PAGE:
Barack Obama’s acceptance speech was historic, forthright, even “specific” at points. And as expected, it exhibited his rhetorical gifts, echoing the cadences of MLK’s preaching.
That said, what purports to be a “new kind of politics” sure sounds pretty familiar. In particular, the following stood out to me:
- Though Hillary didn’t get the nomination, and despite all the blather that this is no longer the party of the Clintons, surely the fact that a big promise of tax cuts was central to his speech is a clear sign that this is a post-Clinton Democratic party which amounts to little more than Republican Lite. Coupled with a focus on family prosperity and an (albeit tempered) reliance on “the market,” this continues to show that what passes for “the left” in this country is almost laughable.
- More significantly, despite all the talk of newness and change, the rhetoric and religion of Americanism still sounds the same from where I sit. In language that could have just as easily appeared in Bush’s second inaugural or the National Security Strategy of the Bush administration, Obama promised to “restore our moral standing, so that America is once again that last, best hope for all who are called to the cause of freedom, who long for lives of peace and who yearn for a better future.” And immediately following this, he ramps it up a notch, associating America with the proverbial “ultimate sacrifice,” spilling blood for the flag:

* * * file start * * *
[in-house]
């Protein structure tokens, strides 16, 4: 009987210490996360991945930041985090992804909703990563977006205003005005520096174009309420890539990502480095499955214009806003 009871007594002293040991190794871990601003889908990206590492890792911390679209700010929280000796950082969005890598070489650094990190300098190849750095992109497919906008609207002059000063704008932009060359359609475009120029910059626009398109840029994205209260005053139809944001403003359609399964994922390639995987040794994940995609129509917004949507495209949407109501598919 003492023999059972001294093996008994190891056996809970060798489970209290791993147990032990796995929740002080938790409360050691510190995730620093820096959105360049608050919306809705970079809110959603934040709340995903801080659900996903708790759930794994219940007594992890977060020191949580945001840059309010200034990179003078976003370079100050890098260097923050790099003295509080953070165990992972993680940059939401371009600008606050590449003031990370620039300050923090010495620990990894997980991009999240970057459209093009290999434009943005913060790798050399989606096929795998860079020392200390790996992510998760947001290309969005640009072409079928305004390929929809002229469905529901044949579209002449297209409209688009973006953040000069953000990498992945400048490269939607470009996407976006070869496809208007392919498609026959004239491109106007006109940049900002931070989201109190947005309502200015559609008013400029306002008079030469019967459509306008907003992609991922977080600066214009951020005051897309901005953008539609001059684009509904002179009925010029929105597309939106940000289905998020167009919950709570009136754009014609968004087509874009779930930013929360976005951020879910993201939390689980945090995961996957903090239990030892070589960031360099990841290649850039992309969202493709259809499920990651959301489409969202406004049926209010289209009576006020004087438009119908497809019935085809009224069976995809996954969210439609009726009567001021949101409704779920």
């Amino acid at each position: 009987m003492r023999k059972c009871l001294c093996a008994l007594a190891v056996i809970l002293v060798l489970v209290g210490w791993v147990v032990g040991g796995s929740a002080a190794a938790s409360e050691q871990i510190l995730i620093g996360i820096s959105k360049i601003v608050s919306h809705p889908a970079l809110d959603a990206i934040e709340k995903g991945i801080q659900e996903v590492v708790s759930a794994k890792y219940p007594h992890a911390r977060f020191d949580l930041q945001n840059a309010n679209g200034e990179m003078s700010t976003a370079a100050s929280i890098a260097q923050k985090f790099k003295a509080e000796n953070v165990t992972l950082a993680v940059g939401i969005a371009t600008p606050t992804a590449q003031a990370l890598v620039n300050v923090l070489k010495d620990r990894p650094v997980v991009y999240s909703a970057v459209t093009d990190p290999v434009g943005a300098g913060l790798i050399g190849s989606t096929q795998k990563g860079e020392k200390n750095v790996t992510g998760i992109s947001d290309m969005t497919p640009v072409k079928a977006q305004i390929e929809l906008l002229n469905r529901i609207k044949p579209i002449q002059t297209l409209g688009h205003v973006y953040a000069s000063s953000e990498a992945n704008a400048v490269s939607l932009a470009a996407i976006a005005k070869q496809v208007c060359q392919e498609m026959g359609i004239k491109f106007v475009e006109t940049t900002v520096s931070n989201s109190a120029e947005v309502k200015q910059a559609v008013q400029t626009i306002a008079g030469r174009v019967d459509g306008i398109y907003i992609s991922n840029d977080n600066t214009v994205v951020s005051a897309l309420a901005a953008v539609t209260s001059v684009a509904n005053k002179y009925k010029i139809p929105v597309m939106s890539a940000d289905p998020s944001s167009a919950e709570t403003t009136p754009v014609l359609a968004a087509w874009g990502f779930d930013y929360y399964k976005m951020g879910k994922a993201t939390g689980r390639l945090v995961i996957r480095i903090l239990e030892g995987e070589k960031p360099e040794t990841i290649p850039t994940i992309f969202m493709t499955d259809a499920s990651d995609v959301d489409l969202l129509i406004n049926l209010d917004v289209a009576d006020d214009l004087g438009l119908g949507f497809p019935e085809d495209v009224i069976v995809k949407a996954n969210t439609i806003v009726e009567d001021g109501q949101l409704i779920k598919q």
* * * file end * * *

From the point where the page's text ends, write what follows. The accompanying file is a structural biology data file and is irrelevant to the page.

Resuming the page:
I love this country, and so do you, and so does John McCain. The men and women who serve in our battlefields may be Democrats and Republicans and Independents, but they have fought together and bled together and some died together under the same proud flag. They have not served a Red America or a Blue America – they have served the United States of America.
So I’ve got news for you, John McCain. We all put our country first.
Ah, yes, that last point recalls something I noted two years ago in Obama’s widely praised “Call to Renewal” speech: that Obama exhibits the same sort of politics as Jim Wallis who, at the end of the day, claims the religion must be “disciplined” by democracy. To put the question starkly: Can any Christian really say that they put their “country” first? Both Republican-speak and Democrat-speak remain committed to the god of Americanism.
- Finally, Obama’s speech draws on the borrowed capital of Scripture in exactly the same way as the Religious Right: it invokes powerful, symbolic language of Scripture which refers to the church and transposes it to the United States of America. For instance: the speech closed with a veritable benediction: “Let us keep that promise – that American promise – and in the words of scripture hold firmly, without wavering, to the hope that we confess.” The allusion is to Hebrews 10:23: “Let us hold fast the confession of our hope without wavering, for He who promised if faithful.” The context makes it clear that this is the church‘s hope in Christ, but here Obama idolatrously transposes that to the “American promise.” This is a “new kind of politics?” Sounds like the same old sort of civil religion we’ve heard from the Religious Right for years–the same (idolatrous) civil religion of Americanism.